SECRET : I do NOT want any public library record of my Time Capsule. I ONLY want my time capsule recorded on the list with the International Time Capsule Society Digital Preservation Trust. They will know it exists and this information will remain private until the public opening date.
PUBLIC: I DO want a public library record published about the existence of my Time Capsule. ALL of the information I have provided about my Time Capsule should be published. The library card will show the owner, opening instructions, public opening date, location and contents.
SOMEWHERE IN THE MIDDLE: I DO want a public library record published about the existence of my Time Capsule. But with minimal information shared publicly. The location, opening instructions and contents of my Time Capsule are to remain private on the list held by the Trust and released only after the public opening date.
SELF MANAGED: I DO want a public library record published about the existence of my Time Capsule. But I have only provided minimal information about my Time Capsule to the Preservation Trust. Instead I used another method to share information about my Time Capsule location, opening instructions and contents - entered below to be included on my public library card.
DO YOU HAPPEN TO KNOW SOME ORGANIZATION IN EUROPE OR ELSEWHERE WHICH WOULD BE AVAILABLE TO STORE A BOX LIKE THAT FOR A VERY LONG TIME?
You are identifying a known problem in the genealogy and GLAM (gallery, library, archive and museum) world. Unfortunately there is an increasing demand for space in these institutions and its incredibly difficult to have valuable documents, and film preserved these days in their original state. There are governments looking for institutions to do exactly this.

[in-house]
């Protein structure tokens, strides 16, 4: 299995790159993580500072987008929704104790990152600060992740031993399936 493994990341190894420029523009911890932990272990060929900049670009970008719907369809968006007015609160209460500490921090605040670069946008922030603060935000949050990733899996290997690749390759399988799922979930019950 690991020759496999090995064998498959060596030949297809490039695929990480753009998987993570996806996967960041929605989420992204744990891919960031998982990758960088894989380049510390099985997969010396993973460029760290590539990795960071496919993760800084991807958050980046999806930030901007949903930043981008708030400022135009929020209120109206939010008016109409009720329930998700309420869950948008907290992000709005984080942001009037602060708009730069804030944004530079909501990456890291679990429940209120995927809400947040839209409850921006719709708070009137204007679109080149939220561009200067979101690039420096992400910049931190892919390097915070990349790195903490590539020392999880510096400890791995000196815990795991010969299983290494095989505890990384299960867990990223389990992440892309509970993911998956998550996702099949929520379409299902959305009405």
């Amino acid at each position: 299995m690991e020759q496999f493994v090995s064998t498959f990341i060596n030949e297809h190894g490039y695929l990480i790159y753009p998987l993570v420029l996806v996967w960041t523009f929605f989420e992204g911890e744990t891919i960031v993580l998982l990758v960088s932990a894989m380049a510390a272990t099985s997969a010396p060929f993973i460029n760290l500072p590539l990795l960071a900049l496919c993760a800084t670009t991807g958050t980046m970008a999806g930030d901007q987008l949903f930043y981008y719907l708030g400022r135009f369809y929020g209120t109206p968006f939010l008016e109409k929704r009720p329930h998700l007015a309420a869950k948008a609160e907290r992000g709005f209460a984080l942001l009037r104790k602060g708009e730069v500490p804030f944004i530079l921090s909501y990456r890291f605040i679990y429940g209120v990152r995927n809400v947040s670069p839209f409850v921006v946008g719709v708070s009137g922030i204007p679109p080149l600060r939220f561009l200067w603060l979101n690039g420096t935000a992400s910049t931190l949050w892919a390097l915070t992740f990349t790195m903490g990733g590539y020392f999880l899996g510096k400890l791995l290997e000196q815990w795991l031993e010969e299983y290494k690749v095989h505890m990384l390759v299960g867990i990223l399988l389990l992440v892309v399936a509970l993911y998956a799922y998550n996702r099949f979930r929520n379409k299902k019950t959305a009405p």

There is no simple solution unfortunately, but these are potential options for you
1. Ask your local museum / library if they will store and archive these papers for you. Record them with ITCSOC so they can be mapped and cataloged
2. Banks would do it, but you would need funding for that on an ongoing basis. Record them with ITCSOC so they can be discovered for centuries
You rightly identify a time capsule burial is a bad idea for paper. Preserving paper is in fact a very difficult business
Temperature, humidity, light (UV light breaks down pigmentation) and dust (leads to mold, traps damp, and is acidic) can all damage your papers
Make sure the papers are being stored in acid free boxes in a dry, dark environment.
Then there are alternatives which would not involve the originals (which might not be right for your circumstance) – and these would be a one off cost:
3 .You could reach out to the Memory of Mankind and have the pages copied onto ceramics which last a millennia. They are stored in a salt mine in Austria. They will survive, but of course you have the question of accessibility
4. You could contact companies like NotForgotten that have a trust fund that will care for and preserve digital media (you would need to digitize your work first). They can then preserve these for you for several centuries, and they would be accessible.
Although these services cost around $500, perhaps as a not-for-profit your local community would raise the money towards preservation?
Perhaps you want to consider if the value is in the original paper or in the words on the paper and the history it represents. Always the best way of archiving history is to make multiple copies stored in multiple locations. So you might want to consider a combination of physical archive and digital archive?
If you would like further assistance, please don’t hesitate to reach out.